Here we are, at the start of 2021. Have you thought about your health goals for the new year?
What was that? Did I just hear you say “bahumbug”?
I get it. Setting health goals can feel like a real chore sometimes. Maybe you’re even haunted from health goals of the past. If so, you’re not alone.
Every year people set healthy lifestyle goals. And sometimes the same goals feel like they’re on an endless playback loop. We start with motivation to:
- Lose weight
- Eat better
- Get more active
In a normal year, gyms fill up in January, treadmills become crowded, and gym rats fight over dumbbells.
Then, life gets busy. Our muscles get sore. Motivation wanes. Gym crowds thin.
Why does this happen?
Is it Willpower?
We often peg willpower as the key to healthy living.
- Maybe if I had more willpower, I could resist the temptation of the discount holiday candy
- If I had more will power I could stick with a workout routine
- If I wanted this enough, I could just use The Force to make this happen
Here’s a little secret:
Willpower is Overrated!
Willpower is only effective to a point. It’s good for taking the first step, but it’s not the key to creating lasting health change.
Most of us can exert our will to take a walk, get a workout in, or resist the sweets. But, once or twice is not enough.
If we actually want to achieve our health goals, we have to take consistent action. This is where willpower often fails us. It isn’t effective to rely on willpower time and time again.
The mistake many of us make is that we attribute our challenges to a lack of willpower. We think people who eat healthy, exercise, get good sleep, simply have more willpower.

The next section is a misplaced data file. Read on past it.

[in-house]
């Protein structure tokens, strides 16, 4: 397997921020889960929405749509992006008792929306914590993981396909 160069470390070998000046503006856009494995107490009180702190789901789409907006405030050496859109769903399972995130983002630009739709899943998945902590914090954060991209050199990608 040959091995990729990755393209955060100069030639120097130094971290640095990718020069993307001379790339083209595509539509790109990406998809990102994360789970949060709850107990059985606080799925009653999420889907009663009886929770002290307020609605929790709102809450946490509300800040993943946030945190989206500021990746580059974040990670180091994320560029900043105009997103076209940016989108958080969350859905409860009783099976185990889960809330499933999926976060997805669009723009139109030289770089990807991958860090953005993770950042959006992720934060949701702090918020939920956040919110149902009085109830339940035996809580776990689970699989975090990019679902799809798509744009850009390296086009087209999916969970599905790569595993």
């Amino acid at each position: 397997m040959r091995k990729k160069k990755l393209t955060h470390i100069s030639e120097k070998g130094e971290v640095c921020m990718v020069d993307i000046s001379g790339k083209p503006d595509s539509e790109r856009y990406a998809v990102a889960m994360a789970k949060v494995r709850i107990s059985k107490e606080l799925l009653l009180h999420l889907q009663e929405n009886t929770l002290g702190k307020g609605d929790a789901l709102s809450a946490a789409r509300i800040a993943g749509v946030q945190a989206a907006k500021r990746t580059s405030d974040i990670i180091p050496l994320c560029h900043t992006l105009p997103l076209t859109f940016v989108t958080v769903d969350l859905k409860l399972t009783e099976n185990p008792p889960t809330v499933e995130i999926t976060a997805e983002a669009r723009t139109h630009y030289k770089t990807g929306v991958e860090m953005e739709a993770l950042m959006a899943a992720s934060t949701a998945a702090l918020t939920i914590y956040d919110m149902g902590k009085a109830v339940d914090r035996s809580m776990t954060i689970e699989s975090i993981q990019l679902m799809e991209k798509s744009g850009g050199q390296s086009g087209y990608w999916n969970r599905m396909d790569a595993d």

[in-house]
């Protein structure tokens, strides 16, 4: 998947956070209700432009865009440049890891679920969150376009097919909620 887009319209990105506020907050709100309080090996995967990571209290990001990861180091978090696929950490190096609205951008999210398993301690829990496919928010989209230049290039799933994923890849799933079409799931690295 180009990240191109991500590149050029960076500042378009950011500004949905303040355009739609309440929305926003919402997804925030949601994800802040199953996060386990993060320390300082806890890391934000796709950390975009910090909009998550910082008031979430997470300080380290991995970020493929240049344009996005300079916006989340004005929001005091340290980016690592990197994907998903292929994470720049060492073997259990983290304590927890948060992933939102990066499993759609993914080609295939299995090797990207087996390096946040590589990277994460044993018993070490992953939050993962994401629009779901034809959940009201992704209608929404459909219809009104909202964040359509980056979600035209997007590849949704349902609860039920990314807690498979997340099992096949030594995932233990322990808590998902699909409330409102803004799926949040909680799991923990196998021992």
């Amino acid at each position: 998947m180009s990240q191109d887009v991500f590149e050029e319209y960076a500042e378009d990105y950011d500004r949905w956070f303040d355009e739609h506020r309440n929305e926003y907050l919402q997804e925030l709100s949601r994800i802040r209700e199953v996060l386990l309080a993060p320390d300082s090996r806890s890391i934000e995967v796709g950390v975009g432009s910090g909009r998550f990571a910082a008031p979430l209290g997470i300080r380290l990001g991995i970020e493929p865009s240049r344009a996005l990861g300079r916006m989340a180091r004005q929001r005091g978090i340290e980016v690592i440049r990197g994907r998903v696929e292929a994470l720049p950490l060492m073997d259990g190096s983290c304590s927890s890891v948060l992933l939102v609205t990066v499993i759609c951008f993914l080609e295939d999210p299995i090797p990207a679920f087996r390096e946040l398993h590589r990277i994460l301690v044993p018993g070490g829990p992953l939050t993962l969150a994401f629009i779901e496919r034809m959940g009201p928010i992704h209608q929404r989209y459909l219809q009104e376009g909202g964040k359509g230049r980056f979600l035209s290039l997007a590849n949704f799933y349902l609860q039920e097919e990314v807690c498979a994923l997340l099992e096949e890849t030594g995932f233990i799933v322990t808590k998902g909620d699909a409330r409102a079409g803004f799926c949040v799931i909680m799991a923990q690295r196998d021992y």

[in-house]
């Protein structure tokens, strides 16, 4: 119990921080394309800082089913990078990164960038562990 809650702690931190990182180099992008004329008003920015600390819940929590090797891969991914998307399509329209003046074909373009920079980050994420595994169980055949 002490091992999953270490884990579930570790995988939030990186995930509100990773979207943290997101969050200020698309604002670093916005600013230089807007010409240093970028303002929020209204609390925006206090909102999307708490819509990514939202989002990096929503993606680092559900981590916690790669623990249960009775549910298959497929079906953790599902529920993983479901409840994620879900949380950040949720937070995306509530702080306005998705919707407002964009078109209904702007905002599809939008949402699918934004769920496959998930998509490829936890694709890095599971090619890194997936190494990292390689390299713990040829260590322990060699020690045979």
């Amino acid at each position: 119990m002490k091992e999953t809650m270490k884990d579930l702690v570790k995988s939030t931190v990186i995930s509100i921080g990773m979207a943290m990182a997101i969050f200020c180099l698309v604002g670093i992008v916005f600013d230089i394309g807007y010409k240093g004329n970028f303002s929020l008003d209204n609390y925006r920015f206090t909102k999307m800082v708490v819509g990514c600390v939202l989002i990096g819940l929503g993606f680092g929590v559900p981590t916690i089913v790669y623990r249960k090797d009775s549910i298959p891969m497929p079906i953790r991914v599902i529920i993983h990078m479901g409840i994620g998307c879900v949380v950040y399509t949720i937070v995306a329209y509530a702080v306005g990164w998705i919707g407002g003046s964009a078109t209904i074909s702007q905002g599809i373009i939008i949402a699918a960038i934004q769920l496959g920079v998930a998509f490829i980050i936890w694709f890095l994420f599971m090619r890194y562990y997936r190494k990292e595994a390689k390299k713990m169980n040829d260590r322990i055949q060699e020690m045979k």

But, research has shown that’s not the case. These people are not relying on willpower to stick to their goals. They are relying on habit.
So, although willpower is important for getting us started, habit is what gets us across the finish line to create lasting healthy change.
What does this mean?
If you want to achieve your health goals, focus on creating habits. By doing so, you’ll be stacking the deck in your favor.
Habit Formation Psychology
In psychology, they define habit as actions that are “triggered automatically in response to contextual cues.”
When an action becomes habit, you’re no longer relying on willpower, because the action is automatic. So, your brain no longer has to focus on “how can I muster up the motivation to do this workout” or “how can I repress this temptation to eat that cookie?”
When you create a habit, your brain begins to automate these healthy behaviors.
How to Form a New Habit
Habits include three elements:
- A Trigger (contextual clue)
- Behavioral Repetition
Here’s a really simple example of how social media uses habit formation to keep us plugged into their platforms.
- Your phone alerts you to a notification on Facebook (the cue)
- You logon to view your notifications (behavior)
- You see that 10 people have liked your recent picture (reward)
Over time, you begin to automatically repeat the behavior without thinking about it.
5 Strategies for Developing Healthy Habits
So, how can you use this same knowledge to help you reach your own health goals? Here are a few strategies and examples to help you out. See what works for you.
1) Begin by Making Actions Easy
When you’re trying to create a new habit, you want to make it easy enough to stick with.
When you’re motivated it’s easy to find the willpower to embrace bold ambitions. That’s great. But, when stress stacks up, that willpower might diminish. So, start by making a habit of easier actions.
Example: You want to start a workout routine.
Motivated you says “I’m going to workout every day this week.”
Habit dedicated you says “I’m going to commit to 3 days this week for at least 20 minutes.”
If you get more, great. But, don’t let perfection get in the way of progress. Habit formation is priority number one.
2) Stick to a Schedule
This can be difficult, but it’s super important for developing a habit. If you’re trying to start a workout routine, don’t leave your schedule loosey goosey. If you don’t plan for it, it won’t happen.